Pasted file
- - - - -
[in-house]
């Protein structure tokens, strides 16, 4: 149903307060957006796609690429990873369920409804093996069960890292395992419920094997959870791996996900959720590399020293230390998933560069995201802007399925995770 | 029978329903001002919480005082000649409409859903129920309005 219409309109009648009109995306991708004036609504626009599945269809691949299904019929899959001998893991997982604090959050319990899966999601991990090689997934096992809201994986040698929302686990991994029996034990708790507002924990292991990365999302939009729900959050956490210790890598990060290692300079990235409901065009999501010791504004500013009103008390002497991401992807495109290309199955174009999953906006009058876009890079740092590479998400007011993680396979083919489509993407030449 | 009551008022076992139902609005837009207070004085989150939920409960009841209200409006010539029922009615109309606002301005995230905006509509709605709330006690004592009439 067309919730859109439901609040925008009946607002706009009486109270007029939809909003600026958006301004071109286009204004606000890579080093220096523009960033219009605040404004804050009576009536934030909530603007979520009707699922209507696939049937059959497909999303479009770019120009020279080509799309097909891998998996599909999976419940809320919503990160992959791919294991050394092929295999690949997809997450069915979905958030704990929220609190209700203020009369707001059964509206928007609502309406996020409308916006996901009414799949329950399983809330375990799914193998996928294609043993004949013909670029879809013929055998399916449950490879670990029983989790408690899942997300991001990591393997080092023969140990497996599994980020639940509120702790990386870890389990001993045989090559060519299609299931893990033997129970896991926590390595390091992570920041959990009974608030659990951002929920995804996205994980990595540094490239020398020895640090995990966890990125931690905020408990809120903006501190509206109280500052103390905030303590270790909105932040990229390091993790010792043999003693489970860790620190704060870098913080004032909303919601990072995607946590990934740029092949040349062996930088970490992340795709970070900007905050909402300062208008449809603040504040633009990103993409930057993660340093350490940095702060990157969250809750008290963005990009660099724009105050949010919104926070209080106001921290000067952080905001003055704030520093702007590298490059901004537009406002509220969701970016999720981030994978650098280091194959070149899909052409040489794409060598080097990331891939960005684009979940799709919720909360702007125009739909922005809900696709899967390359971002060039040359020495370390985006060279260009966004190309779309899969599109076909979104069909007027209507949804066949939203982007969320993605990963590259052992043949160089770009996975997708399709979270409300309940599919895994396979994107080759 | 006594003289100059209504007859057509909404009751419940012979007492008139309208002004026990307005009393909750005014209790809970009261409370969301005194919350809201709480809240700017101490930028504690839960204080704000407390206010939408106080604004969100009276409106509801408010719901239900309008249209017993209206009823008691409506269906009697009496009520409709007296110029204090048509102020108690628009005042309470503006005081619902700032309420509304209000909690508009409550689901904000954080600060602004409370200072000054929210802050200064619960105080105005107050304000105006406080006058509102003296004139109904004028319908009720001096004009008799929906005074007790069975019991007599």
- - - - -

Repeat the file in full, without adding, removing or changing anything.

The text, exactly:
[in-house]
């Protein structure tokens, strides 16, 4: 149903307060957006796609690429990873369920409804093996069960890292395992419920094997959870791996996900959720590399020293230390998933560069995201802007399925995770 | 029978329903001002919480005082000649409409859903129920309005 219409309109009648009109995306991708004036609504626009599945269809691949299904019929899959001998893991997982604090959050319990899966999601991990090689997934096992809201994986040698929302686990991994029996034990708790507002924990292991990365999302939009729900959050956490210790890598990060290692300079990235409901065009999501010791504004500013009103008390002497991401992807495109290309199955174009999953906006009058876009890079740092590479998400007011993680396979083919489509993407030449 | 009551008022076992139902609005837009207070004085989150939920409960009841209200409006010539029922009615109309606002301005995230905006509509709605709330006690004592009439 067309919730859109439901609040925008009946607002706009009486109270007029939809909003600026958006301004071109286009204004606000890579080093220096523009960033219009605040404004804050009576009536934030909530603007979520009707699922209507696939049937059959497909999303479009770019120009020279080509799309097909891998998996599909999976419940809320919503990160992959791919294991050394092929295999690949997809997450069915979905958030704990929220609190209700203020009369707001059964509206928007609502309406996020409308916006996901009414799949329950399983809330375990799914193998996928294609043993004949013909670029879809013929055998399916449950490879670990029983989790408690899942997300991001990591393997080092023969140990497996599994980020639940509120702790990386870890389990001993045989090559060519299609299931893990033997129970896991926590390595390091992570920041959990009974608030659990951002929920995804996205994980990595540094490239020398020895640090995990966890990125931690905020408990809120903006501190509206109280500052103390905030303590270790909105932040990229390091993790010792043999003693489970860790620190704060870098913080004032909303919601990072995607946590990934740029092949040349062996930088970490992340795709970070900007905050909402300062208008449809603040504040633009990103993409930057993660340093350490940095702060990157969250809750008290963005990009660099724009105050949010919104926070209080106001921290000067952080905001003055704030520093702007590298490059901004537009406002509220969701970016999720981030994978650098280091194959070149899909052409040489794409060598080097990331891939960005684009979940799709919720909360702007125009739909922005809900696709899967390359971002060039040359020495370390985006060279260009966004190309779309899969599109076909979104069909007027209507949804066949939203982007969320993605990963590259052992043949160089770009996975997708399709979270409300309940599919895994396979994107080759 | 006594003289100059209504007859057509909404009751419940012979007492008139309208002004026990307005009393909750005014209790809970009261409370969301005194919350809201709480809240700017101490930028504690839960204080704000407390206010939408106080604004969100009276409106509801408010719901239900309008249209017993209206009823008691409506269906009697009496009520409709007296110029204090048509102020108690628009005042309470503006005081619902700032309420509304209000909690508009409550689901904000954080600060602004409370200072000054929210802050200064619960105080105005107050304000105006406080006058509102003296004139109904004028319908009720001096004009008799929906005074007790069975019991007599």